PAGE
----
4. San Francisco Prof

    Nick, if you want to see something in the Mojave weird and unexploited for film, try the Amboy Crater. Copper Mountain College was plunked down in a beautiful open desert beside the Old Dan and Chocolate Mountians, next to a ghost town, Sunfair, whose bar opened once a week in the 70s for dances. The men wore sixguns. CMC has a desert studies program and can advise you. Across the road uphill there is a box canyon. Nick, for all I know you grew up in the desert and were in a 4 wheel drive vehicle, but if not, here’s advice for my favorite movie scout. You know how in NYC you can walk just two blocks off 8th avenue and be in real peril? You describe yourself taking a “detour” over unpaved roads with the sun going down. Same thing. You aren’t giving the desert any respect. Keep a few yards of old industrial carpet in the back of your vehicle, and a sand shovel, with a wide, shallow scoop. If your tire gets stuck in a rut filled with soft sand, you can ride out of the rut on the carpet. Have 2 gallons of water with you, one to drink and one, if vehicle overheats, to pour slowly over the radiator cap while the engine runs. Don’t turn it off. The hot metal will boil the contents. Wear real boots a scorpion or cholla cactus can’t get you through, or those damn burrs that grow ankle high everywhere. As for the Mexican cartel, Breaking Bad stuff, don’t believe it, that’s only right along the border. The College should have lots of advice. You do know that during the Roy Rogers era whole Western sets were built nearby, and are still there? And there’s a Lawrence of Arabia high sand dune down the hill with part of the set that DW Griffith used for Intolerance. If you want a hard-bitten town that feels like Steinbeck Depression-era California, try Indio.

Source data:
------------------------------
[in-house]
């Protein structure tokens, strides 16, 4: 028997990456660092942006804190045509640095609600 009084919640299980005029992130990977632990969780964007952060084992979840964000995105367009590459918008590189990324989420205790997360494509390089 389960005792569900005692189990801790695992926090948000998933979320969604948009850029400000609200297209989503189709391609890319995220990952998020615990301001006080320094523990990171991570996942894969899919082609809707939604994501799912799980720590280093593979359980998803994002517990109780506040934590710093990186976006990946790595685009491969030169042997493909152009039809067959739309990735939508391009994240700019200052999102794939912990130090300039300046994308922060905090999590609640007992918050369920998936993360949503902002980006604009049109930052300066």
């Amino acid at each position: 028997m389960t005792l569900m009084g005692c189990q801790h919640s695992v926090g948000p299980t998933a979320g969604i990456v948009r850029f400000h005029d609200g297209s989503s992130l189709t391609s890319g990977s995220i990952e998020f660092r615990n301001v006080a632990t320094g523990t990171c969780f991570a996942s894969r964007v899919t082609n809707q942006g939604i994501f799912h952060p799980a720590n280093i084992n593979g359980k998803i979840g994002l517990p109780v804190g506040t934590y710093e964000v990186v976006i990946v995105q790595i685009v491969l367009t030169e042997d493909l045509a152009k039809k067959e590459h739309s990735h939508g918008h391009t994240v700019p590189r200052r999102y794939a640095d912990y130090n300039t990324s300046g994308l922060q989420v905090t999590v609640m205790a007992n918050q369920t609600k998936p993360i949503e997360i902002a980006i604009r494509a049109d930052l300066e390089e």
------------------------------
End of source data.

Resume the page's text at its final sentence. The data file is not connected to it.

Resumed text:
5. San Francisco Prof

    PS Should be “Old Dad” mountains, and “down the hill” is High Desert slang for down near Palm Springs. Surely you know the dinosaur truck stop down there, and next to the highway, the well-preserved relic of a little town which died when the interstate was put in. It’ll look familiar– it inspired Disney’s “Cars.”